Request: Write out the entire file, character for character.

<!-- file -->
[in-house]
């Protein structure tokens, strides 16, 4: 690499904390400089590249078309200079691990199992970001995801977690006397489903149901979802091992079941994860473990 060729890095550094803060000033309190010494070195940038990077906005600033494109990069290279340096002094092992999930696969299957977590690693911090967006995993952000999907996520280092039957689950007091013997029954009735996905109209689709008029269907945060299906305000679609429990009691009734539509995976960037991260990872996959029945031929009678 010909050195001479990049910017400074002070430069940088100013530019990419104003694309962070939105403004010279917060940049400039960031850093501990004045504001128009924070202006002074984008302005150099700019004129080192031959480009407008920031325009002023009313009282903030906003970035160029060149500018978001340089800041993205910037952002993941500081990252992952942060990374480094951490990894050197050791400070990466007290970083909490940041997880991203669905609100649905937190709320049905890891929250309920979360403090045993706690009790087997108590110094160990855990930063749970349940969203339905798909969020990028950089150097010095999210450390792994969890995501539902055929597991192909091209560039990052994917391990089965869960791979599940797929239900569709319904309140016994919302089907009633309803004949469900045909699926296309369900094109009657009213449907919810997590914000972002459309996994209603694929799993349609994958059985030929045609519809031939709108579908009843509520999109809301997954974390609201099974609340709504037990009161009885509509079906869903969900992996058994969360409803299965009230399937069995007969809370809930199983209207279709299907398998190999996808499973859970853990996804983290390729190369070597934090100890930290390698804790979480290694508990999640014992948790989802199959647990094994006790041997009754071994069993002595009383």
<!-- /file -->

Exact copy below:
[in-house]
């Protein structure tokens, strides 16, 4: 690499904390400089590249078309200079691990199992970001995801977690006397489903149901979802091992079941994860473990 060729890095550094803060000033309190010494070195940038990077906005600033494109990069290279340096002094092992999930696969299957977590690693911090967006995993952000999907996520280092039957689950007091013997029954009735996905109209689709008029269907945060299906305000679609429990009691009734539509995976960037991260990872996959029945031929009678 010909050195001479990049910017400074002070430069940088100013530019990419104003694309962070939105403004010279917060940049400039960031850093501990004045504001128009924070202006002074984008302005150099700019004129080192031959480009407008920031325009002023009313009282903030906003970035160029060149500018978001340089800041993205910037952002993941500081990252992952942060990374480094951490990894050197050791400070990466007290970083909490940041997880991203669905609100649905937190709320049905890891929250309920979360403090045993706690009790087997108590110094160990855990930063749970349940969203339905798909969020990028950089150097010095999210450390792994969890995501539902055929597991192909091209560039990052994917391990089965869960791979599940797929239900569709319904309140016994919302089907009633309803004949469900045909699926296309369900094109009657009213449907919810997590914000972002459309996994209603694929799993349609994958059985030929045609519809031939709108579908009843509520999109809301997954974390609201099974609340709504037990009161009885509509079906869903969900992996058994969360409803299965009230399937069995007969809370809930199983209207279709299907398998190999996808499973859970853990996804983290390729190369070597934090100890930290390698804790979480290694508990999640014992948790989802199959647990094994006790041997009754071994069993002595009383």